6. Don Gakusei permalink

    Thanks for the interesting post, Dr Hurtado. You write that for Philo, the Logos is ‘not really an “archangel.”’ However, Philo does indeed call the Logos an “archangel”. Philo writes:

    “And even if there be not as yet any one who is worthy to be called a son of God, nevertheless let him labour earnestly to be adorned according to his first-born word, the ****eldest of his angels****, as the great ****archangel***** of many names; for he is called, the authority, and the name of God, and the Word, and man according to God’s image, and he who sees Israel.”

    Can you explain what you mean by Philo not really calling the Logos an archangel?

    • Don: Yes, in another of his writings (NB: contra Carrier, not in the De Confusione passage), Philo can refer to the Logos by the labels you cite. Indeed, he can even refer to the Logos as “a second god” (deuteros theos), but then quickly qualifies this with “so to speak.” The Logos is an “archangel” (remembering that for ancient Greek speakers the word “angelos” = messenger, or spokesman), for the Logos is the expression of the ineffable biblical deity toward the world/creation. One has to study carefully the multitude of Philo’s references to the Logos to put it all together, for he was a complex writer. But the Logos isn’t really a separate ontological being, like we imagine an “angel/archangel”. And, contra Carrier, nowhere does Philo refer to an archangel named “Jesus”.

      • Craig Mack permalink

        Dr Hurtado, The passage Don has cited is from ‘De Confusione’ –

        “.. (146) And even if there be not as yet any one who is worthy to be called a son of God, nevertheless let him labour earnestly to be adorned according to his first-born word, the eldest of his angels, as the great archangel of many names; for he is called, the authority, and the name of God, and the Word, and man according to God’s image, and he who sees Israel ..”

        Sure, nowhere does Philo specifically refer to an archangel named “Jesus”, but it is that passage along with passages 62, 63 in ‘De Confusione’, and the Zechariah passages they allude to, that are used to induce and infer that Philo might have at least contemplated an archangel with a name similar to Jesus.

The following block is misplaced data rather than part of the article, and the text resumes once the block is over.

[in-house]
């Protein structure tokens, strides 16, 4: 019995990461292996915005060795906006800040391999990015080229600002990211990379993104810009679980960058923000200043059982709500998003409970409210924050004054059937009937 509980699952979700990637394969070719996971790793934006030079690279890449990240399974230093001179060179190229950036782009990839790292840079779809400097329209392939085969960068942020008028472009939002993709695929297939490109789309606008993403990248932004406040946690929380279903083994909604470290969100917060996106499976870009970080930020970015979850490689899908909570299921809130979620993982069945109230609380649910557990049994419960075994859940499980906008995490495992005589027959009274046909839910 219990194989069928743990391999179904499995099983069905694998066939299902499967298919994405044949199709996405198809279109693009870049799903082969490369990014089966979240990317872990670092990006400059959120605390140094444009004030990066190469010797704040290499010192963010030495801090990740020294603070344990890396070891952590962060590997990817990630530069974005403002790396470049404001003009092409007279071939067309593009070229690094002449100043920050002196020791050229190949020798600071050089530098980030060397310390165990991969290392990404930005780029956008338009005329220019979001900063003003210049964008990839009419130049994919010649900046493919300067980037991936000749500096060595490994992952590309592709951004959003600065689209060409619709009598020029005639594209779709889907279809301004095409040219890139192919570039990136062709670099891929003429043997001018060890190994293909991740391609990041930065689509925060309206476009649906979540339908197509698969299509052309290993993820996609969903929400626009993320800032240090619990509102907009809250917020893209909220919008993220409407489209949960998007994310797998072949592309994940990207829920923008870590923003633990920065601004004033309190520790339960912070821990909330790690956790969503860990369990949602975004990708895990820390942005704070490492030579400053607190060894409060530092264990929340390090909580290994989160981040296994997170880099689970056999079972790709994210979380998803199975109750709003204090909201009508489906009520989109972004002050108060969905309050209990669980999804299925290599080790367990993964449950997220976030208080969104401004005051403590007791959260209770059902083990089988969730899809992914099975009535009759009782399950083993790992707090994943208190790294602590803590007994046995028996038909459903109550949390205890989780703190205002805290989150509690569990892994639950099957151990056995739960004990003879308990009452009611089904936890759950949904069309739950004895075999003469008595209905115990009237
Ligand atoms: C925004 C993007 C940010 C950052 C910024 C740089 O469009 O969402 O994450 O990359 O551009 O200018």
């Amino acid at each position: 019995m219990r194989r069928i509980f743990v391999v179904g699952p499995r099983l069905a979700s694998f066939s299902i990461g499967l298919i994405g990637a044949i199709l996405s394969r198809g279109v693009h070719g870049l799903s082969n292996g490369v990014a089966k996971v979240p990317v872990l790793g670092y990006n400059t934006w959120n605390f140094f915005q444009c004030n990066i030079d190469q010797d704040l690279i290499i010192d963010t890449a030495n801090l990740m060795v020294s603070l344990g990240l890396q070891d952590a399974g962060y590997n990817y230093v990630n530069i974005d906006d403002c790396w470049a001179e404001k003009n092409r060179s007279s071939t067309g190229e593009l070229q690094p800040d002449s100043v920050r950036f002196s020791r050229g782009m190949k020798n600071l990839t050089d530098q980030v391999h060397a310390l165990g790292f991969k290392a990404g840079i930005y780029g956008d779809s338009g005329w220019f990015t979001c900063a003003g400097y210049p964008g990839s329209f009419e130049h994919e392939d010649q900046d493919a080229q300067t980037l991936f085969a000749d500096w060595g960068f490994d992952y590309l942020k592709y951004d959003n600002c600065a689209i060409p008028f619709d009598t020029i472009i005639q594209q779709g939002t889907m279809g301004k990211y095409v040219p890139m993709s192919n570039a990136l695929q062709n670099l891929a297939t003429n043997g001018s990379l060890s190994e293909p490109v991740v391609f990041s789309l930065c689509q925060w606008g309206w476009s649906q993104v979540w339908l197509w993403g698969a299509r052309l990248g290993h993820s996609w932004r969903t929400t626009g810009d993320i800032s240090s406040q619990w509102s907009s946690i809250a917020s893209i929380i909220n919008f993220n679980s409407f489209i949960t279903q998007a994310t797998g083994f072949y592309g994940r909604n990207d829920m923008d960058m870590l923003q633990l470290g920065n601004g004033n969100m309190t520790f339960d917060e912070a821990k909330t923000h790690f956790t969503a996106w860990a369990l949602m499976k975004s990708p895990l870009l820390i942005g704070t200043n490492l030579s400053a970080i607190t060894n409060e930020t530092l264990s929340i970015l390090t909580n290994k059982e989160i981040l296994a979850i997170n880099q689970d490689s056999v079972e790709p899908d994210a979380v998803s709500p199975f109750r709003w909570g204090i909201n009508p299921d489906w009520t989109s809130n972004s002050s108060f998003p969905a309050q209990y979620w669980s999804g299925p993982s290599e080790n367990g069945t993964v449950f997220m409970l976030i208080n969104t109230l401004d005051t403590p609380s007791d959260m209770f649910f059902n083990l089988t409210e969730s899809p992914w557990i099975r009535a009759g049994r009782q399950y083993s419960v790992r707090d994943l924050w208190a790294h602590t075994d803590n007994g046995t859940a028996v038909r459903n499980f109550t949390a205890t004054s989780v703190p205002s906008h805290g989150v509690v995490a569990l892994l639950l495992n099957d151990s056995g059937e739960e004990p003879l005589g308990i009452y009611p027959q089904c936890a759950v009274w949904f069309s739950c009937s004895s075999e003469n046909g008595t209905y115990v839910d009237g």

• Craig: Yes, yes, but it’s composing a view and ascribing it to Philo, a view that he never expressed. That isn’t good history work.

      • Sam Hoff permalink

        Maybe you missed it, but Carrier wrote an entirely new article regarding you:

      • Not interested.

      • Craig Mack permalink

        Hi Larry, I agree Carrier is not doing history in or on this issue. I think his commentary on this is exegesis (or perhaps eisegesis). Regards.

      • Dr. Hurtado; But Philo did say this; “is God’s “firstborn Logos, the eldest of his angels, the ruling archangel of many names.” is that correct?

      • Yes, Jerry, as any reader of Philo’s works knows, he refers to the Logos in this and related manners. But that’s not the central claim of Carrier’s case. He claims that Philo knew of an archangel named Jesus, and this was the jumpoff point supposedly for early belief in Jesus. This claim is false.

      • Jon permalink

        Dr. Hurtado,

        You affirm that Philo refers to the Logos as “the eldest of his angels, the ruling archangel of many names”, but then you also say, “the Logos is not really a separate ontological being, not really an ‘archangel'” and “Philo doesn’t designate this figure in Zechariah an ‘archangel'”. Can you please reconcile these statements? On the surface, it looks like Philo very well could have considered the Logos figure in Zechariah to be an archangel (regardless of whether or not Carrier is correct about this applying to Jesus). Thank you.

      • Jon: Philo refers to the Logos a few thousand times, so forming a view of what the Logos is requires some extended study, not the citation of a couple of isolated texts. I refer you to my discussion of the matter in my book, One God, One Lord: Early Christian Devotion and Ancient Jewish Monotheism, pp. 44-9. Philo engages in the “personification” of the mode in which the biblical deity engages with the world. But in any case, Philo’s use of “angelomorphic” language for his Logos isn’t the issue. The issue is whether Philo (or other Jewish texts) give us an archangel named Jesus that accounts for the Jesus of Paul–not!

      • Jon permalink

        Dr. Hurtado,